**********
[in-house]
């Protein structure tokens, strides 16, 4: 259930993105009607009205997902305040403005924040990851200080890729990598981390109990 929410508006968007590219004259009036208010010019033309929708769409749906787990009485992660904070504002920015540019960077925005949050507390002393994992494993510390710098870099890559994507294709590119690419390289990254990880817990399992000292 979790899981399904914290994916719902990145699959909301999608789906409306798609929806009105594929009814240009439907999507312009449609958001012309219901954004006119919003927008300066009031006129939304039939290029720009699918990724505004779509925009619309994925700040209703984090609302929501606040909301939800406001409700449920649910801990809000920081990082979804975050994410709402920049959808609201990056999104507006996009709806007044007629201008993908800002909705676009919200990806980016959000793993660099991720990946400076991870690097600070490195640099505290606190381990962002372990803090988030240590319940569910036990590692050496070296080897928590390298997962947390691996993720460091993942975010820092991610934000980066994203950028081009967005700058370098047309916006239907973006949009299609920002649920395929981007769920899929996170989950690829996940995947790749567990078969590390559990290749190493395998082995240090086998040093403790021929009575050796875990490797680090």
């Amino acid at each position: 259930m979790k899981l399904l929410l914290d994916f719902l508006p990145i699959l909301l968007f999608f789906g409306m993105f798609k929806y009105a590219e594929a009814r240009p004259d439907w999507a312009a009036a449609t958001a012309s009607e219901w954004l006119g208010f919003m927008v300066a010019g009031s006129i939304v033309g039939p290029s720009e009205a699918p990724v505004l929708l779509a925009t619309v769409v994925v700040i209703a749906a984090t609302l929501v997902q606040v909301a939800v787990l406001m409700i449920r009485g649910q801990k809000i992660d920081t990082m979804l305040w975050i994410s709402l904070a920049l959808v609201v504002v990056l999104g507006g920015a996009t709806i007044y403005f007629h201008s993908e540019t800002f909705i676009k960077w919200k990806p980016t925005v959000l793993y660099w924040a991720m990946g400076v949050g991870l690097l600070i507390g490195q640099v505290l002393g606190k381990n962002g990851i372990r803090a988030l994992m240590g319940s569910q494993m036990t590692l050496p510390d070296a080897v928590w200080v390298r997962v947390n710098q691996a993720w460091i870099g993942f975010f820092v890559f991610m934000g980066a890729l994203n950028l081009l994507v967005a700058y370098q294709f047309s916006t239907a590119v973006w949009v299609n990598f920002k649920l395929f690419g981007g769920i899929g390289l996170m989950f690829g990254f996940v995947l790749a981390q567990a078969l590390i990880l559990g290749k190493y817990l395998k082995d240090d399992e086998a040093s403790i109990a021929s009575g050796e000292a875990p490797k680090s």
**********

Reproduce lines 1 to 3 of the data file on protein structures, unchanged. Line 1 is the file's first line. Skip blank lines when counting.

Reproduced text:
[in-house]
């Protein structure tokens, strides 16, 4: 259930993105009607009205997902305040403005924040990851200080890729990598981390109990 929410508006968007590219004259009036208010010019033309929708769409749906787990009485992660904070504002920015540019960077925005949050507390002393994992494993510390710098870099890559994507294709590119690419390289990254990880817990399992000292 979790899981399904914290994916719902990145699959909301999608789906409306798609929806009105594929009814240009439907999507312009449609958001012309219901954004006119919003927008300066009031006129939304039939290029720009699918990724505004779509925009619309994925700040209703984090609302929501606040909301939800406001409700449920649910801990809000920081990082979804975050994410709402920049959808609201990056999104507006996009709806007044007629201008993908800002909705676009919200990806980016959000793993660099991720990946400076991870690097600070490195640099505290606190381990962002372990803090988030240590319940569910036990590692050496070296080897928590390298997962947390691996993720460091993942975010820092991610934000980066994203950028081009967005700058370098047309916006239907973006949009299609920002649920395929981007769920899929996170989950690829996940995947790749567990078969590390559990290749190493395998082995240090086998040093403790021929009575050796875990490797680090």
């Amino acid at each position: 259930m979790k899981l399904l929410l914290d994916f719902l508006p990145i699959l909301l968007f999608f789906g409306m993105f798609k929806y009105a590219e594929a009814r240009p004259d439907w999507a312009a009036a449609t958001a012309s009607e219901w954004l006119g208010f919003m927008v300066a010019g009031s006129i939304v033309g039939p290029s720009e009205a699918p990724v505004l929708l779509a925009t619309v769409v994925v700040i209703a749906a984090t609302l929501v997902q606040v909301a939800v787990l406001m409700i449920r009485g649910q801990k809000i992660d920081t990082m979804l305040w975050i994410s709402l904070a920049l959808v609201v504002v990056l999104g507006g920015a996009t709806i007044y403005f007629h201008s993908e540019t800002f909705i676009k960077w919200k990806p980016t925005v959000l793993y660099w924040a991720m990946g400076v949050g991870l690097l600070i507390g490195q640099v505290l002393g606190k381990n962002g990851i372990r803090a988030l994992m240590g319940s569910q494993m036990t590692l050496p510390d070296a080897v928590w200080v390298r997962v947390n710098q691996a993720w460091i870099g993942f975010f820092v890559f991610m934000g980066a890729l994203n950028l081009l994507v967005a700058y370098q294709f047309s916006t239907a590119v973006w949009v299609n990598f920002k649920l395929f690419g981007g769920i899929g390289l996170m989950f690829g990254f996940v995947l790749a981390q567990a078969l590390i990880l559990g290749k190493y817990l395998k082995d240090d399992e086998a040093s403790i109990a021929s009575g050796e000292a875990p490797k680090s």